Government blamed over delay to release KSh12 billion teachers’ medical cover

As published on on May 27th 2024

The national Treasury has been blamed for failing to release the KSh17.6 billion required by the Teachers Service Commission (TSC) for the annual medical scheme leaving tutors without access to medical services.

The Treasury only released KSh5.1 billion for the first quarter of the Financial Year 2023/2024. This leaves an outstanding amount of KSh12.5 billion, which has resulted in teachers being turned away from hospitals.

Earlier this week, representatives from TSC, Kenya National Union of Teachers (KNUT), Kenya Union of Post Primary Education Teachers (KUPPET) criticized the Treasury over the delay during a Senate Committee on Health Session chaired by Uasin Gishu Jackson Mandago.
Of the total KSh316.7 billion allocated to the Teachers Service Commission (TSC) in this financial year, KSh17.6 billion was specifically designated for medical coverage for teachers.

The Commission depends on the funds released from the National Treasury for onward payment to Minet that in turn released the money to the consortium under Medical Administration Kenya Limited (MAKL) that then pays the hospitals the bills that are due,” said Ayabei Chumo, representing TSC CEO Nancy Macharia.

Teachers are covered by Minet Brokers Limited which subcontracted eight other insurance companies under MAKL to provide services nationwide.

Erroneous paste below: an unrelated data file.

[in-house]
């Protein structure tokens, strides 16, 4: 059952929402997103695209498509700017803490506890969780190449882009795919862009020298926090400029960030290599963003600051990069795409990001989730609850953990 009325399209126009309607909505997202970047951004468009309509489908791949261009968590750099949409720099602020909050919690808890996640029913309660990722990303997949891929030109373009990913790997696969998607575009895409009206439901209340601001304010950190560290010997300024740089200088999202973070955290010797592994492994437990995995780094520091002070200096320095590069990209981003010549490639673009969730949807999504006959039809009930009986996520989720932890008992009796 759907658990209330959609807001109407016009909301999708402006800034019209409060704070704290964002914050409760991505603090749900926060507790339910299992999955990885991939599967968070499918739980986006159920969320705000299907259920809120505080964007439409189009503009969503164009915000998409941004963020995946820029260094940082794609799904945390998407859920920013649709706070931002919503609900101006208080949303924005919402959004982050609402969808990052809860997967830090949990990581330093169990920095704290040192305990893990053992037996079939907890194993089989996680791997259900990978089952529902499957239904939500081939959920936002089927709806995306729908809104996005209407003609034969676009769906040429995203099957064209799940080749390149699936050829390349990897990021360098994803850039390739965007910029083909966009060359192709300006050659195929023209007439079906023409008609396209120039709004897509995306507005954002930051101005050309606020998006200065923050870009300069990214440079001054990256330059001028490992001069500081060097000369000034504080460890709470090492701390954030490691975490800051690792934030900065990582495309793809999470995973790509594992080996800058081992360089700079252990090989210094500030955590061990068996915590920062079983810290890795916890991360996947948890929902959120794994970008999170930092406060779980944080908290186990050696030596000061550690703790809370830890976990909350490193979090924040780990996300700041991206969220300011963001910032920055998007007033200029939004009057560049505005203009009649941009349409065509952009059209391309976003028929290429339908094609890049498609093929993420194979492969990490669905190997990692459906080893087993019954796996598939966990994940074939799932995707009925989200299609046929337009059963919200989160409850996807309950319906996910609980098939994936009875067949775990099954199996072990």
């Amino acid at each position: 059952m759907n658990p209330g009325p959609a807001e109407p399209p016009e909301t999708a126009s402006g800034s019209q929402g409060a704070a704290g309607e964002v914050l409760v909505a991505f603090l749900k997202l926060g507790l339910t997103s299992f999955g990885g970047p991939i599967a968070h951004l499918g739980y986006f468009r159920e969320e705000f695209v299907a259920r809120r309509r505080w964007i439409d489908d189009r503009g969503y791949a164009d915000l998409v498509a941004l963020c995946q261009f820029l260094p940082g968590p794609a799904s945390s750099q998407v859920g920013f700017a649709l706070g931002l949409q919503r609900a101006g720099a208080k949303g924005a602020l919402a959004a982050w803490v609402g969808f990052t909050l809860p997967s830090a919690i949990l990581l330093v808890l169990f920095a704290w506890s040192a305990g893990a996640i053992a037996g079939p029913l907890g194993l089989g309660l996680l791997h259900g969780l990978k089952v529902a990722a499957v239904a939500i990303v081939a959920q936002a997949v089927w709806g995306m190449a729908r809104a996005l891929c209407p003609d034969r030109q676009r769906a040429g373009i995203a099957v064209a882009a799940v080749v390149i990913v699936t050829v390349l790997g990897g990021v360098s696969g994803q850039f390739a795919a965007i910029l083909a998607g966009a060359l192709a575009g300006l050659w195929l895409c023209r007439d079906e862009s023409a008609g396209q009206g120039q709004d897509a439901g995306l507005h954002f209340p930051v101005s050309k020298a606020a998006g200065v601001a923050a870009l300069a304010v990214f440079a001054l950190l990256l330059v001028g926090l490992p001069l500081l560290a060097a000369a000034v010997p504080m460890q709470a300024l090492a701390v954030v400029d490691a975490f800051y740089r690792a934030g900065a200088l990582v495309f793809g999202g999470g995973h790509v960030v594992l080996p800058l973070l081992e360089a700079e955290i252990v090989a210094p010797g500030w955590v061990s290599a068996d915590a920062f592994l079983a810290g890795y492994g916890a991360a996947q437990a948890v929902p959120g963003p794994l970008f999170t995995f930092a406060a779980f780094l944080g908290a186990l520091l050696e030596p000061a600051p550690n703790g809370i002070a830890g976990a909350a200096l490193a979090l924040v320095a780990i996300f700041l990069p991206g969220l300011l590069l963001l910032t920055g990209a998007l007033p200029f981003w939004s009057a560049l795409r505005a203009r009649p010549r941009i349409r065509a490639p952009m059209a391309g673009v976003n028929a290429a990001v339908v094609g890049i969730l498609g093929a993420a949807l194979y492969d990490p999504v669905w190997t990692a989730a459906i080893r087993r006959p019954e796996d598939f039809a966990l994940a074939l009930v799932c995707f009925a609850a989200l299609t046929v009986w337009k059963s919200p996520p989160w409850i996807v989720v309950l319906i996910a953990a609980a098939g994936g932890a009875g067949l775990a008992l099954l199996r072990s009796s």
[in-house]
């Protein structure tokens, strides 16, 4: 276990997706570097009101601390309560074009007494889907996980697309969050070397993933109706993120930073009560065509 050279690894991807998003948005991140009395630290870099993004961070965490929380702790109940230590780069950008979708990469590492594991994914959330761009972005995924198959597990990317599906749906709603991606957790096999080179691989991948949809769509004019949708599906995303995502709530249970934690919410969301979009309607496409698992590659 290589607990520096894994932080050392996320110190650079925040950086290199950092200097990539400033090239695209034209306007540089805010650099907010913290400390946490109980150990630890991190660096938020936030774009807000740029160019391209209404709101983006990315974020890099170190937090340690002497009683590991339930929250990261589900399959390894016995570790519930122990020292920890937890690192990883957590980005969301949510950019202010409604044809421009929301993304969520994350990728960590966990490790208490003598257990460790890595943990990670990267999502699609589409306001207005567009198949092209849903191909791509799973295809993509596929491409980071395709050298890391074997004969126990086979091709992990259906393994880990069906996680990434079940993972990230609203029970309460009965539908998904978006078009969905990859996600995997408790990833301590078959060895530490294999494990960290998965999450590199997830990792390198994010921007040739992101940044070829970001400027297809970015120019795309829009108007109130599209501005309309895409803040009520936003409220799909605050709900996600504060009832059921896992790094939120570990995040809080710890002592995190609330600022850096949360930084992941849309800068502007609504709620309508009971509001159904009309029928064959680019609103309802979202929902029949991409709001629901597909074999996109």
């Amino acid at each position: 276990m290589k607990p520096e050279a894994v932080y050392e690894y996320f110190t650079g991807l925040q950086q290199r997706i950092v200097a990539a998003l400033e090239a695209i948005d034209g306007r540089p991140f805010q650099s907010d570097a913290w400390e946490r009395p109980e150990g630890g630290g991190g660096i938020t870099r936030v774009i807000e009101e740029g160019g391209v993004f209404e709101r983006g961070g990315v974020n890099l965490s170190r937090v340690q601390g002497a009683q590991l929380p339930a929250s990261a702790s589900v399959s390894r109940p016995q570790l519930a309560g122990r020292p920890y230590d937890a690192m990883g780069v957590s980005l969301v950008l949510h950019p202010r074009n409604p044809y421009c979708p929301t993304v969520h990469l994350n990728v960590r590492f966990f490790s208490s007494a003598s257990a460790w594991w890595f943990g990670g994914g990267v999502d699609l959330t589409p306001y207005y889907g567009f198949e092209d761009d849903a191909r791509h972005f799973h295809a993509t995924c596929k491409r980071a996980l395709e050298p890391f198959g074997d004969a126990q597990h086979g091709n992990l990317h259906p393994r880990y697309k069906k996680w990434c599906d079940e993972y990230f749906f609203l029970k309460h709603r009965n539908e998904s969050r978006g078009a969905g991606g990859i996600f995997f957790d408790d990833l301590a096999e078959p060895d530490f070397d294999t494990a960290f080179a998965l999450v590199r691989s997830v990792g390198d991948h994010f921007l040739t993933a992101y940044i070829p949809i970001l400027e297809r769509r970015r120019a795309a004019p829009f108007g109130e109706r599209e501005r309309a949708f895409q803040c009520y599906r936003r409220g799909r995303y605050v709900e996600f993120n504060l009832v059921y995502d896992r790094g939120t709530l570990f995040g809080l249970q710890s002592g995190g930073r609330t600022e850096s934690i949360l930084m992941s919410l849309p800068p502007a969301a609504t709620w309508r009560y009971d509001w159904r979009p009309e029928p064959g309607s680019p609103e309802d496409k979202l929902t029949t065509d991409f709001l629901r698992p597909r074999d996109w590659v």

The companies include Old Mutual General Insurance, Britam General Insurance Company, Bliss Healthcare Limited, Medical Administration Kenya Limited, Star Discovery Insurance Limited and Pioneer Assurance Company Limited.

“TSC signed a three-year contract for the service with Minet Broker Limited for the medical insurance cover for teachers serving the public schools and employed by the commission, but excluding the 46’000 serving on contracts as interns,” Chumo said.

The contract, which runs from December 1, 2022, to November 30, 2025, was granted to Minet following a rigorous competitive bidding process.

“The contract covers all teachers employed by TSC, one spouse, four dependents up to 18 years and 25 years for those who can prove they are in school or in college,” added Chumo.

The contract allocates KSh2 million for medical treatment at international hospitals and an additional KSh2 million to cover travel expenses for the patient and one accompanying family member.

The coverage includes services for in-patient care, outpatient care, dental and optical services, psychiatric support, counselling, as well as provisions for road and air evacuation and funeral services.

“It is important for the National Treasury to release on time the outstanding funds and what is periodically due to TSC to pay for the insurance cover. This will bring to an end the perennial challenges that have dogged the programme for several years,” KNUT General Secretary Collings Oyuu said.

“The review of cover limits, particular concerning maternity expenses, should be conducted on a need basis to ensure equitable support for all teachers, regardless of their job group,” said Akello Misori, KUPPET secretary general.

Senator Mandago and other committee members showed concern over the issue and called for a resolution. Before 2012, the medical allowance was included in teachers’ pay slips, but the responsibility has since shifted to the TSC to ensure a medical insurer.

The medical scheme, which initially covered 416 health facilities, has expanded, and now covers 829 facilities. The facilities covered include public, private, and faith-based hospitals licensed by the Kenya Medical, Pharmacists and Dentists Council (KMPDC).